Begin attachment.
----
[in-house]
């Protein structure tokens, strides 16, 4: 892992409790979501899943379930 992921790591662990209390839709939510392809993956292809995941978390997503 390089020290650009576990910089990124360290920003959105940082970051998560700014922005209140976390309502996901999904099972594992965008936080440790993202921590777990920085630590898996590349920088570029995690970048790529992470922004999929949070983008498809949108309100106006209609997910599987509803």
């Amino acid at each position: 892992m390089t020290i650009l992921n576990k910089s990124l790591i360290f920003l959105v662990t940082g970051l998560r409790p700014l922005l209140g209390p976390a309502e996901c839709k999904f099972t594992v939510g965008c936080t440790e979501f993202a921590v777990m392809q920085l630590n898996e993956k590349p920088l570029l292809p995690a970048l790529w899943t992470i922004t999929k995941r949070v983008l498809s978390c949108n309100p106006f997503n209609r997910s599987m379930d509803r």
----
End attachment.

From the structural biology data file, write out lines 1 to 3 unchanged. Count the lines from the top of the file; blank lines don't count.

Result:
[in-house]
């Protein structure tokens, strides 16, 4: 892992409790979501899943379930 992921790591662990209390839709939510392809993956292809995941978390997503 390089020290650009576990910089990124360290920003959105940082970051998560700014922005209140976390309502996901999904099972594992965008936080440790993202921590777990920085630590898996590349920088570029995690970048790529992470922004999929949070983008498809949108309100106006209609997910599987509803």
């Amino acid at each position: 892992m390089t020290i650009l992921n576990k910089s990124l790591i360290f920003l959105v662990t940082g970051l998560r409790p700014l922005l209140g209390p976390a309502e996901c839709k999904f099972t594992v939510g965008c936080t440790e979501f993202a921590v777990m392809q920085l630590n898996e993956k590349p920088l570029l292809p995690a970048l790529w899943t992470i922004t999929k995941r949070v983008l498809s978390c949108n309100p106006f997503n209609r997910s599987m379930d509803r």